Lotus School chapters also work together on some projects, especially schoolwide initiatives such as the annual Community Thanksgiving Dinner and the Taste of Lotus cuisine and fashion event. When high school students read Shel Silverstein’s “The Giving Tree” to elementary students, they showed leadership and compassion.

“The thankful reflections were thought provoking and allowed the students to connect as a community,” Chol says. “I also found volunteer hours and planning of large events such as homecoming helpful for students to develop initiative, communication and collaboration skills, and organizational skills.”

Academic and Personal Growth

With “entrepreneurial” in its name, Ivy Academia has found that Honor Society involvement is an ideal fit. From the time students are in transitional kindergarten, all their lessons incorporate entrepreneurial standards, equipping them to spot problems and devise solutions.

“Participants in the National Honor Society get to put the skills they learned into action,” says 7th–12th grade Principal Maria Gennaro. As juniors and seniors in a focused business class, they seek solutions to the seemingly intractable issues of the day, including immigration challenges and sex trafficking, she says.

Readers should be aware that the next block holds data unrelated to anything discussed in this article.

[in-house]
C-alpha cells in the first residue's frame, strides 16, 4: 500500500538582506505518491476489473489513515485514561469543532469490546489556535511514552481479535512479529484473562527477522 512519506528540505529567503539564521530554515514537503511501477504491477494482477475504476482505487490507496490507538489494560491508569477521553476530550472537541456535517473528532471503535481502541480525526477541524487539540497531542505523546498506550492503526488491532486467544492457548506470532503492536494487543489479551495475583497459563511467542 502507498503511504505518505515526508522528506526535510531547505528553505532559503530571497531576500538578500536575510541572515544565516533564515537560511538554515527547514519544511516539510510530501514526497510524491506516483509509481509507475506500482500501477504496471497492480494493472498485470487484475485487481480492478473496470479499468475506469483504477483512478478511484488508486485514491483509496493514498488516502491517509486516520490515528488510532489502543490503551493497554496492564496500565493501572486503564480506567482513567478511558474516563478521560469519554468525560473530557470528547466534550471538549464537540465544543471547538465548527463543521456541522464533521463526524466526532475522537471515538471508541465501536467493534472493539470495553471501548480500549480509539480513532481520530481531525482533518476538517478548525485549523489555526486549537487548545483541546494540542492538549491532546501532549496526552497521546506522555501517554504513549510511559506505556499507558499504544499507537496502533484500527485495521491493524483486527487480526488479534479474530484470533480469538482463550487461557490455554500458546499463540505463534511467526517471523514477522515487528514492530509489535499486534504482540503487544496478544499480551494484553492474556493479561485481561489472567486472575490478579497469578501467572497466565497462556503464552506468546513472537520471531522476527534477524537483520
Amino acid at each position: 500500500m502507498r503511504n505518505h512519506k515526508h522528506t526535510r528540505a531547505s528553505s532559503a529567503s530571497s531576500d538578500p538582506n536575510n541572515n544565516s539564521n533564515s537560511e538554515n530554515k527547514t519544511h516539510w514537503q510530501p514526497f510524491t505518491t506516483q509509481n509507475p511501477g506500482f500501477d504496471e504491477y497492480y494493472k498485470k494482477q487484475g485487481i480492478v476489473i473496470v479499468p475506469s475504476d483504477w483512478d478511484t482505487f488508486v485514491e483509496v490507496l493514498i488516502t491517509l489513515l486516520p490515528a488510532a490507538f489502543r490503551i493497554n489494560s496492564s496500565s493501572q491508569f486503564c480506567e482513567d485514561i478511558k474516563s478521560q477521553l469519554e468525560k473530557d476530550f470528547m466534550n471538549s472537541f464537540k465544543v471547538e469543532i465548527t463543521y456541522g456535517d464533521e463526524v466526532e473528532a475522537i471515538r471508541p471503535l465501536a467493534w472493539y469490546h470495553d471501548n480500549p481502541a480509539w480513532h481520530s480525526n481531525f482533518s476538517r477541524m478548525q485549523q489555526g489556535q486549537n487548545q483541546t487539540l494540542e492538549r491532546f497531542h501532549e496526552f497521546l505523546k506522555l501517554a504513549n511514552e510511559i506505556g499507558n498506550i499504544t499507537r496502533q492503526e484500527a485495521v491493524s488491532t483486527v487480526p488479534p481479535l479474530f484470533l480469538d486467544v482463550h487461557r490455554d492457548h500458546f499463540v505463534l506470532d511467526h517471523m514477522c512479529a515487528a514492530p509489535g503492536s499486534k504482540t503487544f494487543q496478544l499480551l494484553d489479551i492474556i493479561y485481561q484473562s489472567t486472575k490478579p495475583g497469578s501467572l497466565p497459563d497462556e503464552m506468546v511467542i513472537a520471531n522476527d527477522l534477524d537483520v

Ivy Academia’s Honor Society tutoring initiatives help younger students perform well academically, while older students doing the tutoring can get extra credit. Plus, GPA requirements for Honor Society and student council membership demonstrate to students that “we put a high expectation on them to maintain those standards,” says NASC Adviser Christine Musgrove, a math teacher. “That is helping with overall academics.”

The aspects of service, leadership, and mentoring are essential not only in Adelphi’s NHS chapters, but throughout its school, says Romanos. “While service and leadership are such important aspects of what it means to be an Adelphi student, they are especially important to the honored members of the chapters and are promoted regularly through meetings, assemblies, student forums, and events.”